“I used to drop him to nursery, go home and have my friend come around and we’d do heroin. I’d tidy the house up then, collect him, and go about the rest of my day as normal.I was hiding it from my partner and everyone else so no-one knew.”
When his partner got out of hospital they both began using drugs.
“It escalated for both of us and there was definitely a co-dependency there. I was disappointed because I thought I’d never go back to taking it once I stopped. It just shows how easily addiction can pull you back in.”
As Tony’s drug use continued he began suffering from psychosis and said his relationship became “quite toxic” due to their respective drug and mental health problems.
In 2012 Tony’s partner took her own life. The shock, he said, “took it out of him”.
“Of everything that happened the hardest thing was telling my kids about their mum. I sat them down and had a big conversation with them and it broke them.
“I said: ‘Mum was ill and she’s passed away’. Because they were young I didn’t tell them how or anything like that. My son would have been about 13 and we’d since had a younger daughter who was five or six.
“They’re a lot older now so we’ve had the conversation and they understand a lot more about mental health, using drugs, and not being able to cope.”
Out of Hand
Not sleeping and suffering from PTSD due to his partner’s suicide, Tony found new ways to fund his addiction – stealing from sheds, cars, or selling items from his house.
“I would take anything, whether it be pills, powders, drink – if I could get off my face on it I would. With medication, too, if I couldn’t get anything else I’d get more myself. There was no control.
Tony began another relationship and says his lifestyle continued to descend into chaos as he continued to use drugs.
It was those “chaotic” four years after his previous partner’s death that led him to end up in custody.
Tony was handed a prison term of three years and four months for robbery and was sent to Swansea Prison. Forced to go off drugs completely while inside, he said the initial withdrawal was a “nightmare”.
“I had achy legs, restless legs. It actually feels like the calf muscles are peeling off your bones, it’s painful.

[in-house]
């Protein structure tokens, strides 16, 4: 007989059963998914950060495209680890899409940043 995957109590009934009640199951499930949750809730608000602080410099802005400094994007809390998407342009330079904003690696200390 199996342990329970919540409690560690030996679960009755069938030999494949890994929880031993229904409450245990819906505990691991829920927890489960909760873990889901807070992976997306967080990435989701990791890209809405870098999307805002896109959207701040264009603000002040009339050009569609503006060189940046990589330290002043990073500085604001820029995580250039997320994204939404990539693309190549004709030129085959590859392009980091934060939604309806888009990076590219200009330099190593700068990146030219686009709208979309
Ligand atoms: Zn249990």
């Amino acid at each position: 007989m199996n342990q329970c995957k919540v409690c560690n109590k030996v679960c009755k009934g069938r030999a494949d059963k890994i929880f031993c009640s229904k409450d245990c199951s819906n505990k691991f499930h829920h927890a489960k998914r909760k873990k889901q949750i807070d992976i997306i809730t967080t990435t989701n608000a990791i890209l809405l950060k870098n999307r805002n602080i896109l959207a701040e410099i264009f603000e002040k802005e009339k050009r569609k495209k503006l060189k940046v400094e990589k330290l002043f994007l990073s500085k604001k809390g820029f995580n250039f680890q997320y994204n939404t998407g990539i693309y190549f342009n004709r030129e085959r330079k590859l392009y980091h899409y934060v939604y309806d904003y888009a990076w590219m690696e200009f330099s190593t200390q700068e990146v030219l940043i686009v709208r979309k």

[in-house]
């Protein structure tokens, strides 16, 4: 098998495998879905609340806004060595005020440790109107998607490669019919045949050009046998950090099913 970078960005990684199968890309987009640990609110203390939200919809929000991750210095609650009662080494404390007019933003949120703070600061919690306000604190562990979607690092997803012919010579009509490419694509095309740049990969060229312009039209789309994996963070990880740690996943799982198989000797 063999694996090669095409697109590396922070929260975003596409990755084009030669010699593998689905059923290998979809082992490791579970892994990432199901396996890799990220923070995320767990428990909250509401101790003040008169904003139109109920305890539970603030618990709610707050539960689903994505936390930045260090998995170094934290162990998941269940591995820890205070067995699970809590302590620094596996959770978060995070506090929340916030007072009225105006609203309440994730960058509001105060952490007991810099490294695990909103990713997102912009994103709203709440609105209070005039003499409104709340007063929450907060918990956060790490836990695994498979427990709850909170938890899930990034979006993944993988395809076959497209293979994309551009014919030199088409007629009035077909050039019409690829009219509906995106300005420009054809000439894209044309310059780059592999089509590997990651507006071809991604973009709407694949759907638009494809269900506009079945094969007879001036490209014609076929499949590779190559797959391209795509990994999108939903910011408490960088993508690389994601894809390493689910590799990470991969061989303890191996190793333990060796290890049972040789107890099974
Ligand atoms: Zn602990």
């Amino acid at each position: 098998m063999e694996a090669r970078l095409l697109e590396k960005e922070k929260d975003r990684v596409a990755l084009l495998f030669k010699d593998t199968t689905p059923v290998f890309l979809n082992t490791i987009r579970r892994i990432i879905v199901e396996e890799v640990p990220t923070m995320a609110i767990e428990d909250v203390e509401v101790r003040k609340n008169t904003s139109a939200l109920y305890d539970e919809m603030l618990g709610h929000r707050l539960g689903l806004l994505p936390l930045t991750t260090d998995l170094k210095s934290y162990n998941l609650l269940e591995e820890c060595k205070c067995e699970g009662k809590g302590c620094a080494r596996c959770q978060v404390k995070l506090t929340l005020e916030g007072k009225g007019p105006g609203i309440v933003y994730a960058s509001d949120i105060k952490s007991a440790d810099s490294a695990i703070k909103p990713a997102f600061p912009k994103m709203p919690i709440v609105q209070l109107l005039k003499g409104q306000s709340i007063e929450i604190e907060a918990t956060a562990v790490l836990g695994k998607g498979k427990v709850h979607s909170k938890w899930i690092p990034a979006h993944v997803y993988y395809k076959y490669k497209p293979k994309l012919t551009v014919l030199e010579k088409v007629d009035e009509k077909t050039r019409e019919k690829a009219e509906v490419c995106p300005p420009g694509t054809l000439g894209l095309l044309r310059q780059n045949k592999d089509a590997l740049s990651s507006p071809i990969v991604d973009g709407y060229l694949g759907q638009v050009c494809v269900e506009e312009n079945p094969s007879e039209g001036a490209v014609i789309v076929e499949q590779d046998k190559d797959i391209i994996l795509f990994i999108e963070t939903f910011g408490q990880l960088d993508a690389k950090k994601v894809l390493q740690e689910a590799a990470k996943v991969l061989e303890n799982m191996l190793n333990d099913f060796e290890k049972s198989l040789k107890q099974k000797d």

“There’s stomach cramps, sweats, your sleep pattern goes out the window, and you’re on the toilet constantly. I wouldn’t wish it on anyone.
It was in the first few months in prison that he initially started volunteering with the prison’s education service, teaching other prisoners how to read and write.
But due to his past Tony said he didn’t think anyone would consider him for work due to his criminal record.
“Here I was in prison for three years and four months and I was thinking about a career. I always thought having the lived experience I had that people would look down on me for jobs but Kaleidoscope embraced it and how I can use it to help others, which is amazing.”
He underwent a mental health course and joined some volunteer groups. He was later moved to Prescoed Prison by which time he had already helped another prisoner to fully learn to read.
“Seeing him read his letters he’d been sent and how I’d helped him, I knew this was what I wanted to do. I wanted to change my life,” Tony says.
“Working with the Kaleidoscope Project massively helped me in my recovery. Seeing people coming through the door with all sorts of issues reminded me how lucky I was to be able to come off everything.
“All the service users here, and the staff, were so welcoming and made it feel like a big family. If I hadn’t gone to prison I would’ve probably ended up dead from an overdose or something. It sounds strange but in a way prison saved my life.”